State Senators Art Haywood, Vincent Hughes Propose 8 Percent Shale Tax

Their plan would fund education, pensions and the environment. But the field of tax plans may grow quickly.

Two Philadelphia-area Democrats have unveiled their plan to tax natural gas production in the Marcellus Shale.

Sens. Art Haywood and Vincent Hughes announced their proposal at a Thursday afternoon press conference. Their plan would impose an 8 percent severance tax and a 1.9 percent “impact fee.” 

The 8 percent tax would be expected to bring more than $1 billion in new state revenues just during the first year — of that, $100 million would be set aside for the “Growing Greener” environmental protection program, after which 60 percent would be distributed to public schools and the other 40 percent to shore up the state’s underfunded pension fund for public workers.

“It has become increasingly clear that our public education system is woefully underfunded and our unfunded pension liability continues to grow,” Haywood said in a memorandum seeking cosponsors for the bill. “These financial challenges are needless in light of the natural richness of our commonwealth. We cannot afford to continue to ignore the resources in our own backyard.”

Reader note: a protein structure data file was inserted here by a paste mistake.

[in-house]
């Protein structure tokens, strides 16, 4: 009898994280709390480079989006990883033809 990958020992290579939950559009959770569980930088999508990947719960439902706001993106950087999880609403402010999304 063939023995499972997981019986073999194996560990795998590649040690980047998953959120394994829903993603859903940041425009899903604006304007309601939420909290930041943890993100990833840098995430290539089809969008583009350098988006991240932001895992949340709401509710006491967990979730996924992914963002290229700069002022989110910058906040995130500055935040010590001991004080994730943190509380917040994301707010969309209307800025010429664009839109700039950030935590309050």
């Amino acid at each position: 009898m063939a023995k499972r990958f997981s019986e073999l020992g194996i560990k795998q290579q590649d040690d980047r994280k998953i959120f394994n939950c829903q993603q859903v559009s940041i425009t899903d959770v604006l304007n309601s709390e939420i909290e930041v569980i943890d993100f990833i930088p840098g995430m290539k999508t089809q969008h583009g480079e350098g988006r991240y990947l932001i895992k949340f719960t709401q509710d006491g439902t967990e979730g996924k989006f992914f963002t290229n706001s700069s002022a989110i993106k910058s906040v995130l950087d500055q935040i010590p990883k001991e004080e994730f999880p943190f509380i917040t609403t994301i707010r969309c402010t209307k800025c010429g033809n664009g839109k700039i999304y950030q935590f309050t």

The proposal seeks to raise more funds than the plan offered Wednesday by Rep. Gene DiGirolamo, a Bucks County Republican. He’d place a 3.2-percent tax on natural gas production, and distribute the resulting funds on this basis: 40 percent to basic education funding, 35 percent to pension obligations, 15 percent to human services funding; and 10 percent to environmental programs.

New Gov. Tom Wolf, of course, campaigned on a plan to impose a 5 percent tax and devote most of the revenues to funding K-12 education. Additional proposals are expected to surface in coming days.

Pennsylvania Republicans have long resisted a severance tax on the Marcellus Shale, but a $2 billion deficit may persuade some to join the effort this year.

“Without a severance tax …  and other sources of new revenue to fill the $2 billion shortfall in next year’s state budget, Pennsylvania will face steep new cuts to education, health care and other critical services,” the Pennsylvania Budget and Policy Center said this week in an email to supporters.

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